Parliament, Friday, 16 October 2020 – The Joint Standing Committee on the Financial Management of Parliament today received updates on Parliament’s infrastructure-related matters, on the appointment of the Secretary to Parliament, the Director to the Parliamentary Budget Office (PBO), on the establishment of the Treasury Advice Office, and a progress report from the Executive Authority on the implementation of the Public Service Commission’s (PSC’s) recommendations emanating from its inquiry into the tragic death of Mr Lennox Garane in September 2018.

The committee welcomed the report from the Department of Public Works and Infrastructure on the infrastructure-related projects and highlighted, among other things, unnecessary delay of the projects that have been on the cards for some time, the fact that some of the projects are unnecessary, escalation of cost due to the delays, disruption of the programme of Parliament by unending maintenance projects, maintenance contracts that appear to be automatically renewed without following tender processes, and the imposition of infrastructure projects on Parliament by the department.

The Speaker of the National Assembly, Ms Thandi Modise, who was part of the meeting, said the renovation or upgrading of Parliament’s infrastructure ought to be initiated by Parliament, and be per the needs and requirements that Parliament itself had determined. The department should not tell Parliament what its needs are, but should respond to the needs that Parliament had identified. “Parliament can’t be told by the department, for example, to fit an alarm that is unnecessary or unnecessarily replace a gate. We need to participate, not to be informed,” emphasised Ms Modise.

She said Parliament must take over its maintenance budget. Managing its own facilities would require knowledgeable facilities management that must include expertise about how to manage heritage buildings. The attribution of the delays of the maintenance projects to Covid-19 was dismissed on the grounds that Covid-19 arrived at the beginning of the year when some of the projects have been underway since 2014.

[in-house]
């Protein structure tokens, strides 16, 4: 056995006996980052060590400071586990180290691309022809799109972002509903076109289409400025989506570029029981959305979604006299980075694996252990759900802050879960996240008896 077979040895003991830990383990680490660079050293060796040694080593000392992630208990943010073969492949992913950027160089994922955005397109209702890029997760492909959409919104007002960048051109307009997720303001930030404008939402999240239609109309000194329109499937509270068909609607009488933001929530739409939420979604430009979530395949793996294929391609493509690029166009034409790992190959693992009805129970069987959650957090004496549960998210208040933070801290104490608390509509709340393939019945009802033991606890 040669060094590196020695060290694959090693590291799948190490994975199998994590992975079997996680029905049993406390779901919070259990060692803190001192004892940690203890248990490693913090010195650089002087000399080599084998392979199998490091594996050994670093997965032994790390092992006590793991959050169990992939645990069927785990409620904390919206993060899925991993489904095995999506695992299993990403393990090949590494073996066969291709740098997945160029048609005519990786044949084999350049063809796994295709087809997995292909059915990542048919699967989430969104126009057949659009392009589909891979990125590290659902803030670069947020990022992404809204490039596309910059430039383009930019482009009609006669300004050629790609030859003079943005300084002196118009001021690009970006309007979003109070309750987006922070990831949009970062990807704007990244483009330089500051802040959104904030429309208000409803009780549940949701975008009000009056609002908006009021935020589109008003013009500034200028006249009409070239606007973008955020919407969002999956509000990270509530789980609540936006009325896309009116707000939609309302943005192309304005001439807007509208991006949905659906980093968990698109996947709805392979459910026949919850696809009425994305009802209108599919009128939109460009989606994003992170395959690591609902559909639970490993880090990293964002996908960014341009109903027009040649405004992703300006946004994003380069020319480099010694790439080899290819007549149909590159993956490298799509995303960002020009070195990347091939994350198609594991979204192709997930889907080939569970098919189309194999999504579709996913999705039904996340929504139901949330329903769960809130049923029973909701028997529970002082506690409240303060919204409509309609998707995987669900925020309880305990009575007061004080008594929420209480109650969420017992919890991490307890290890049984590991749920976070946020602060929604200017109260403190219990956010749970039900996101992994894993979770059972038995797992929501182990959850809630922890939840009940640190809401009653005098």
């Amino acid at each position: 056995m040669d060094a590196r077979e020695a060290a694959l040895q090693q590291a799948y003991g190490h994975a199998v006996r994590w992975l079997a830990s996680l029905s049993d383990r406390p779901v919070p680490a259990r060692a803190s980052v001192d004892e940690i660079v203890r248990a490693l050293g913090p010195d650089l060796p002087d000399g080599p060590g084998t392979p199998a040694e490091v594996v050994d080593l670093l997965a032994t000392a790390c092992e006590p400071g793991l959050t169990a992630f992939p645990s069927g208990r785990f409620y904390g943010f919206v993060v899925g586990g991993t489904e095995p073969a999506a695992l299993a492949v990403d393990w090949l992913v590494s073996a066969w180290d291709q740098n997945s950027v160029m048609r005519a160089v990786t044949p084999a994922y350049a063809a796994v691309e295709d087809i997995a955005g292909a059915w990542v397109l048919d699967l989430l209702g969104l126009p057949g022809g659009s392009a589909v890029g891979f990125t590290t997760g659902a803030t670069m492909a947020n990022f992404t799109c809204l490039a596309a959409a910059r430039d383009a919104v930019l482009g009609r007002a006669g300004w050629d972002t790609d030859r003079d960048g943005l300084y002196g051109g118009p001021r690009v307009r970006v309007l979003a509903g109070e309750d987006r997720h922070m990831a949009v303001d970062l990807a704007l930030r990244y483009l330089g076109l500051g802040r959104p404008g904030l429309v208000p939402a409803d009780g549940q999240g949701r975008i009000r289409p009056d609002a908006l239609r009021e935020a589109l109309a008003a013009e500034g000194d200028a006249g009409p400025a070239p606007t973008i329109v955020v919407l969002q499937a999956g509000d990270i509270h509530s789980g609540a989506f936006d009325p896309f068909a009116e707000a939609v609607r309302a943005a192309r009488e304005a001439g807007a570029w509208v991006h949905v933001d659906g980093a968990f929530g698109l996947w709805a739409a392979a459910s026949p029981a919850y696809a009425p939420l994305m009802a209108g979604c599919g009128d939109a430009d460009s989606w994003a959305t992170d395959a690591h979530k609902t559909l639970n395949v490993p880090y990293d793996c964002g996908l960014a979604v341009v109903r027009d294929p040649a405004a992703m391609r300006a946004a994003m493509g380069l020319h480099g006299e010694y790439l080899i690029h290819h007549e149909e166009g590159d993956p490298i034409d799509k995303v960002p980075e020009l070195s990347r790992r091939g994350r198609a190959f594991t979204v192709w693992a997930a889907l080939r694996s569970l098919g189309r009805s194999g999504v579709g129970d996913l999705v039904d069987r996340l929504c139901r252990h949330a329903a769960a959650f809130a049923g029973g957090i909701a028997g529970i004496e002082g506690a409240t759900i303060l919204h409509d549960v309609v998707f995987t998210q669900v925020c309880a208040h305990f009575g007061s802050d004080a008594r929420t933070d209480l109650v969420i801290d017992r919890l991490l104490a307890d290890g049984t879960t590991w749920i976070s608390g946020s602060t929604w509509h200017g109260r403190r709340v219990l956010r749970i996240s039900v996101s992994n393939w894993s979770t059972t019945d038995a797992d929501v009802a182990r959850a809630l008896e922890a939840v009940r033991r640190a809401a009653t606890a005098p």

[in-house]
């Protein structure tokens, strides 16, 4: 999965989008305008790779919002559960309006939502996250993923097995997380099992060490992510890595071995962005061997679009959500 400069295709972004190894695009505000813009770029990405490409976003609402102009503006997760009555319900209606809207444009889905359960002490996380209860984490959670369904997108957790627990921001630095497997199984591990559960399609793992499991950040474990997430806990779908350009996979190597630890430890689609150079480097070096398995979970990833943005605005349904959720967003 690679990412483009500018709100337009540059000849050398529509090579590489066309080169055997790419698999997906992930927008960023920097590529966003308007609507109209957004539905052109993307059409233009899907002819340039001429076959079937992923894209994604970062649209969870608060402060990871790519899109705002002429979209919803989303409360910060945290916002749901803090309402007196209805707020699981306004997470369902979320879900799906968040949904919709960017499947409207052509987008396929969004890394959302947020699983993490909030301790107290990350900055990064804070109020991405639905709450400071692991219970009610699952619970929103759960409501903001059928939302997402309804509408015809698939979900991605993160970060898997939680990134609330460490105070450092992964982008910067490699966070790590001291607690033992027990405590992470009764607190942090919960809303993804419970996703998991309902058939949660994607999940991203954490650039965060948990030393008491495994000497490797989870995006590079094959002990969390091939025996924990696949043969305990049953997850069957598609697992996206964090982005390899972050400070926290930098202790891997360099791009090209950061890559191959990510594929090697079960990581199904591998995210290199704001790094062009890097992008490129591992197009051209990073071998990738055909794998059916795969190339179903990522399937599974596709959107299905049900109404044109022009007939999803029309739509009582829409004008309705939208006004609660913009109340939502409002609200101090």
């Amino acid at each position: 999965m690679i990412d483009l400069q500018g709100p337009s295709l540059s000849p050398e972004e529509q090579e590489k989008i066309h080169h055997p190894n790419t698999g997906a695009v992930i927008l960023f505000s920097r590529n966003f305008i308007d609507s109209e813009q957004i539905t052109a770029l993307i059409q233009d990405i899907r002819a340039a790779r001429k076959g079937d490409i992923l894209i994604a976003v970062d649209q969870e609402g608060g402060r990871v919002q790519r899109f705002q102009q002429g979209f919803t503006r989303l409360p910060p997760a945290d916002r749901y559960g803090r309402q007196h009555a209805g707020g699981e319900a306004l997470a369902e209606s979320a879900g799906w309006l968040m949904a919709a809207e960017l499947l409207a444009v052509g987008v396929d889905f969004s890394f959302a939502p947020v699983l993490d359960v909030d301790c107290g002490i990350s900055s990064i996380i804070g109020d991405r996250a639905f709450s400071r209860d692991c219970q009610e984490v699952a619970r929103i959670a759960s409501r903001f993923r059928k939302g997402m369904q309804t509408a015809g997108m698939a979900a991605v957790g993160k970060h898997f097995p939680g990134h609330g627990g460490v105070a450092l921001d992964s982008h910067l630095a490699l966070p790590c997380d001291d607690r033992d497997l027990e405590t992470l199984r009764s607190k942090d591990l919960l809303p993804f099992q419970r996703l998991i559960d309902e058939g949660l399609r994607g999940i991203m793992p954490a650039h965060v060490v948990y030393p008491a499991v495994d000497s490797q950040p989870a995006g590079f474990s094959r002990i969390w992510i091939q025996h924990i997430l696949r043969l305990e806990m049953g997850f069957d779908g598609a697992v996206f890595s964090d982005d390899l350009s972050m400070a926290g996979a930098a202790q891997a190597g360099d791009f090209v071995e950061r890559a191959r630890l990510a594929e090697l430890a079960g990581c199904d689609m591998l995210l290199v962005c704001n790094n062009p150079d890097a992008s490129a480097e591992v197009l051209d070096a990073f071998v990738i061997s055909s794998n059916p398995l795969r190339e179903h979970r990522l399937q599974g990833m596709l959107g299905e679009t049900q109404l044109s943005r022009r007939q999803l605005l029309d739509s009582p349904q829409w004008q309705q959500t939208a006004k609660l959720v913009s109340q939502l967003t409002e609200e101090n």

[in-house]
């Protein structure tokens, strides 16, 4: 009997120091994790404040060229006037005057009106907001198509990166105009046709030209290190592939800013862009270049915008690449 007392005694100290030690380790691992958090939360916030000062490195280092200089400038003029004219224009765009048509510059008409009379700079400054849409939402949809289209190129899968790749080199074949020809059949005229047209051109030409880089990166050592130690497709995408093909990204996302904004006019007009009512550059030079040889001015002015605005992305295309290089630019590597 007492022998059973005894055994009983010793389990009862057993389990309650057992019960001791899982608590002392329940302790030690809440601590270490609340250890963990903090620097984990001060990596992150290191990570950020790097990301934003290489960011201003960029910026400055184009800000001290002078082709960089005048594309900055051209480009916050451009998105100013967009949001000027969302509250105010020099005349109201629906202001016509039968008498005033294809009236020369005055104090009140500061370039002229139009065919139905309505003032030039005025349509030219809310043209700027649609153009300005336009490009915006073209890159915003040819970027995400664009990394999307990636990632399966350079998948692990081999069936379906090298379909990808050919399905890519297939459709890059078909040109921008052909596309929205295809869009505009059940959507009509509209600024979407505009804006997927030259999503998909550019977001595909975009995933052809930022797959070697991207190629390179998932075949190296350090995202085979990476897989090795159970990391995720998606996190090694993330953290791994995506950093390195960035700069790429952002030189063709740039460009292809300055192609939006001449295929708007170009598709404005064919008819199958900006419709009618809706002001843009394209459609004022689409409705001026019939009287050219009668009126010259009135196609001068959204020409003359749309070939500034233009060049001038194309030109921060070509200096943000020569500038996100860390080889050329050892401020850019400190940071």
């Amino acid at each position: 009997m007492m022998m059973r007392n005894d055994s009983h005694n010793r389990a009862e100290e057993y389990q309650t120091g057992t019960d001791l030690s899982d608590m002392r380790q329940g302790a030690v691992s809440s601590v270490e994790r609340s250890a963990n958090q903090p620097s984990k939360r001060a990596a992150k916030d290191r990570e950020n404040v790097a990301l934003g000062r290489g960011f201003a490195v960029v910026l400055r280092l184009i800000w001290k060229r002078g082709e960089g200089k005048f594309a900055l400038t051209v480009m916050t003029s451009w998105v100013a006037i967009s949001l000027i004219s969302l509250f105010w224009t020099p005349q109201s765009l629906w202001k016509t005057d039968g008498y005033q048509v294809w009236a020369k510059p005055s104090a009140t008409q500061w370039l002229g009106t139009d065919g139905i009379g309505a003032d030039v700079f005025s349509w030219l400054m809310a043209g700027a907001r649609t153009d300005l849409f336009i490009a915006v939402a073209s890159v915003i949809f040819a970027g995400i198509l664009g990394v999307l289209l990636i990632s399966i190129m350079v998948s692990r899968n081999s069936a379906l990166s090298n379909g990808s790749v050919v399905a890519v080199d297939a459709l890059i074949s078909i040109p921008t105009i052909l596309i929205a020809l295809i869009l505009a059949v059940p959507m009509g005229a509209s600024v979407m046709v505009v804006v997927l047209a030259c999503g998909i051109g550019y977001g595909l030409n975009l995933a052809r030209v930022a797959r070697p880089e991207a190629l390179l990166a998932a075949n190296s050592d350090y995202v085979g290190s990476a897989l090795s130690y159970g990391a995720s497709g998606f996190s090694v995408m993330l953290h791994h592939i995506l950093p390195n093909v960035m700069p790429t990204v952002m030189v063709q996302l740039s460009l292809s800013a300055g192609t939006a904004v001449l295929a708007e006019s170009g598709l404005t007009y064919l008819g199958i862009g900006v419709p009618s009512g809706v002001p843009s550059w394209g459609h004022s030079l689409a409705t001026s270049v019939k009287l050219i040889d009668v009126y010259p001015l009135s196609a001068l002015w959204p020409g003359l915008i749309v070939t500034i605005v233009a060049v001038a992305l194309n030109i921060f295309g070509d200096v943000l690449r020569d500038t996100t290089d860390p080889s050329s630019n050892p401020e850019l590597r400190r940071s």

On the filling of the critical senior management positions, the Acting Secretary to Parliament, Ms Baby Tyawa, briefed the committee that the positions were advertised. On the position of the Secretary to Parliament, she said there is a multi-party panel to assess the candidates for the position. On the Head of the Treasury Advice Office, Chief Financial Officer, and Head of Security, she said recruitment to fill these positions with suitably qualified candidates would be done by a talent-sourcing company and that the process is underway.

On the appointment of the Director of the PBO, she said interviews have been done by the Ad Hoc Committee and that the candidates were in the process of being vetted.

The Chairperson of the NCOP, Mr Amos Masondo, reported to the committee about the implementation of the PSC’s recommendations in respect of Mr Garane’s tragic suicide. He said according to the report, Parliament’s International Relations Unit has been riddled by a number of problems, some of which are historical. He said the problems included poor communication, poor conflict management and lack of conflict management skills in the unit.

Mr Masondo said there has been a broad response to the problems that are mentioned in the PSC report and meaningful progress has been made. Mr Masondo told the committee that access control and security were receiving ongoing attention. “We are not where we were some time ago, although we have not reached where we want to be,” said Mr Masondo.

He said disciplinary steps were taken against the Head of the International Relations and Protocol Division. He was found guilty on three charges, and has taken the PSC report for a review.

The committee asked the Executive Authority about the implementation of paragraph 17.4 of the PSC report, which recommends the assessment of management capabilities of Ms Tyawa and Adv Modibedi Phindela. Ms Modise said legal advice was sought and there was agreement that the PSC had not afforded the implicated persons an opportunity to respond, and that therefore one could not merely implement the recommendation. Ms Tyawa and Adv Phindela had responded to the PSC’s recommendations, and are now expected to respond to matters emanating from Mr Dumisani Sithole’s disciplinary hearing.


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